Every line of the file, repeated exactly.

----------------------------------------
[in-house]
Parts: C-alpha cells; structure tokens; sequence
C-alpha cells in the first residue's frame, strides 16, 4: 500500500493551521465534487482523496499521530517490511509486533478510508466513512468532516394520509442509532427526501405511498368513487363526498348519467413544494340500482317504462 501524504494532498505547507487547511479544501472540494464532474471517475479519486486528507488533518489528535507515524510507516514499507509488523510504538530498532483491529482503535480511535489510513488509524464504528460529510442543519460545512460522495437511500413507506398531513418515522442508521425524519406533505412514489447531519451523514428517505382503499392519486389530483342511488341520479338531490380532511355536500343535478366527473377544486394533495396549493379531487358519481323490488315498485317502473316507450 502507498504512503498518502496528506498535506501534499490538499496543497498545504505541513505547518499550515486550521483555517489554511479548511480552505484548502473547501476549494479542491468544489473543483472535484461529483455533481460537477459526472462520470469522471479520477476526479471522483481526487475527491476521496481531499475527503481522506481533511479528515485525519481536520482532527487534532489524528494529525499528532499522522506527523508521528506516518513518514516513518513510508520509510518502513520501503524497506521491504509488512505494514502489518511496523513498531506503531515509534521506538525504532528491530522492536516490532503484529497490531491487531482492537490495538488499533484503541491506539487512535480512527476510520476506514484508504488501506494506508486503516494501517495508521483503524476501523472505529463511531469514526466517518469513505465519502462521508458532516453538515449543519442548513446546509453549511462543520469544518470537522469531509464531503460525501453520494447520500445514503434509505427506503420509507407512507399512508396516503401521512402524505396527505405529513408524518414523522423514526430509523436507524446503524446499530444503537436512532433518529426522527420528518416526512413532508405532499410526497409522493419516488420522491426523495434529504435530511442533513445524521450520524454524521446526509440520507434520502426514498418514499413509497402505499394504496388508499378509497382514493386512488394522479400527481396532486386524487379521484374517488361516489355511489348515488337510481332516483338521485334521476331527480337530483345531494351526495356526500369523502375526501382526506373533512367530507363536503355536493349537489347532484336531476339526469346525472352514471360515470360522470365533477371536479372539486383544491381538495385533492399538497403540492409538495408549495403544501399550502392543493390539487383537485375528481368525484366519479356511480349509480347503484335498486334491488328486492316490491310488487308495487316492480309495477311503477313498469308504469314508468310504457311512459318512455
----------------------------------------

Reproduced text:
[in-house]
Parts: C-alpha cells; structure tokens; sequence
C-alpha cells in the first residue's frame, strides 16, 4: 500500500493551521465534487482523496499521530517490511509486533478510508466513512468532516394520509442509532427526501405511498368513487363526498348519467413544494340500482317504462 501524504494532498505547507487547511479544501472540494464532474471517475479519486486528507488533518489528535507515524510507516514499507509488523510504538530498532483491529482503535480511535489510513488509524464504528460529510442543519460545512460522495437511500413507506398531513418515522442508521425524519406533505412514489447531519451523514428517505382503499392519486389530483342511488341520479338531490380532511355536500343535478366527473377544486394533495396549493379531487358519481323490488315498485317502473316507450 502507498504512503498518502496528506498535506501534499490538499496543497498545504505541513505547518499550515486550521483555517489554511479548511480552505484548502473547501476549494479542491468544489473543483472535484461529483455533481460537477459526472462520470469522471479520477476526479471522483481526487475527491476521496481531499475527503481522506481533511479528515485525519481536520482532527487534532489524528494529525499528532499522522506527523508521528506516518513518514516513518513510508520509510518502513520501503524497506521491504509488512505494514502489518511496523513498531506503531515509534521506538525504532528491530522492536516490532503484529497490531491487531482492537490495538488499533484503541491506539487512535480512527476510520476506514484508504488501506494506508486503516494501517495508521483503524476501523472505529463511531469514526466517518469513505465519502462521508458532516453538515449543519442548513446546509453549511462543520469544518470537522469531509464531503460525501453520494447520500445514503434509505427506503420509507407512507399512508396516503401521512402524505396527505405529513408524518414523522423514526430509523436507524446503524446499530444503537436512532433518529426522527420528518416526512413532508405532499410526497409522493419516488420522491426523495434529504435530511442533513445524521450520524454524521446526509440520507434520502426514498418514499413509497402505499394504496388508499378509497382514493386512488394522479400527481396532486386524487379521484374517488361516489355511489348515488337510481332516483338521485334521476331527480337530483345531494351526495356526500369523502375526501382526506373533512367530507363536503355536493349537489347532484336531476339526469346525472352514471360515470360522470365533477371536479372539486383544491381538495385533492399538497403540492409538495408549495403544501399550502392543493390539487383537485375528481368525484366519479356511480349509480347503484335498486334491488328486492316490491310488487308495487316492480309495477311503477313498469308504469314508468310504457311512459318512455